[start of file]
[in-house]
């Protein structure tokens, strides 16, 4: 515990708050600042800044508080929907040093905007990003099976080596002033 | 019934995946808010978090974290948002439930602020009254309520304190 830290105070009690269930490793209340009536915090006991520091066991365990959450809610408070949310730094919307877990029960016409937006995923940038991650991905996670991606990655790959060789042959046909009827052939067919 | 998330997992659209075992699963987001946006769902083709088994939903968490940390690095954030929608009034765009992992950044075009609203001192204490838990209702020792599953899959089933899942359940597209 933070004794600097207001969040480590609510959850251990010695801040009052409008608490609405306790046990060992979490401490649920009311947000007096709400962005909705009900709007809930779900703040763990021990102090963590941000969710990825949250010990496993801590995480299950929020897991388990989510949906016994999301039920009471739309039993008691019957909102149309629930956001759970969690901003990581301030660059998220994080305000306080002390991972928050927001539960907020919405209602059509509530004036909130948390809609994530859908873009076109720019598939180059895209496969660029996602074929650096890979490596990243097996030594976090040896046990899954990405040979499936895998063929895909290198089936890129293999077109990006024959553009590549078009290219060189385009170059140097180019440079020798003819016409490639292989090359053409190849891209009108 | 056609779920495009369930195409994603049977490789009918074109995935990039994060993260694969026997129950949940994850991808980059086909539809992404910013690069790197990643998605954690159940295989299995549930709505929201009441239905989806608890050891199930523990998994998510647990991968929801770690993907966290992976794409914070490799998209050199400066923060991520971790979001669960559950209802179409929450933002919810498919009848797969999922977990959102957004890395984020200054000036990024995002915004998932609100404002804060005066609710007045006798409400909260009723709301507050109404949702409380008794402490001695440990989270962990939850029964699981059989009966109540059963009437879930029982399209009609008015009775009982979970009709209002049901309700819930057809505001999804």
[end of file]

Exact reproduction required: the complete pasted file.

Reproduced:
[in-house]
């Protein structure tokens, strides 16, 4: 515990708050600042800044508080929907040093905007990003099976080596002033 | 019934995946808010978090974290948002439930602020009254309520304190 830290105070009690269930490793209340009536915090006991520091066991365990959450809610408070949310730094919307877990029960016409937006995923940038991650991905996670991606990655790959060789042959046909009827052939067919 | 998330997992659209075992699963987001946006769902083709088994939903968490940390690095954030929608009034765009992992950044075009609203001192204490838990209702020792599953899959089933899942359940597209 933070004794600097207001969040480590609510959850251990010695801040009052409008608490609405306790046990060992979490401490649920009311947000007096709400962005909705009900709007809930779900703040763990021990102090963590941000969710990825949250010990496993801590995480299950929020897991388990989510949906016994999301039920009471739309039993008691019957909102149309629930956001759970969690901003990581301030660059998220994080305000306080002390991972928050927001539960907020919405209602059509509530004036909130948390809609994530859908873009076109720019598939180059895209496969660029996602074929650096890979490596990243097996030594976090040896046990899954990405040979499936895998063929895909290198089936890129293999077109990006024959553009590549078009290219060189385009170059140097180019440079020798003819016409490639292989090359053409190849891209009108 | 056609779920495009369930195409994603049977490789009918074109995935990039994060993260694969026997129950949940994850991808980059086909539809992404910013690069790197990643998605954690159940295989299995549930709505929201009441239905989806608890050891199930523990998994998510647990991968929801770690993907966290992976794409914070490799998209050199400066923060991520971790979001669960559950209802179409929450933002919810498919009848797969999922977990959102957004890395984020200054000036990024995002915004998932609100404002804060005066609710007045006798409400909260009723709301507050109404949702409380008794402490001695440990989270962990939850029964699981059989009966109540059963009437879930029982399209009609008015009775009982979970009709209002049901309700819930057809505001999804």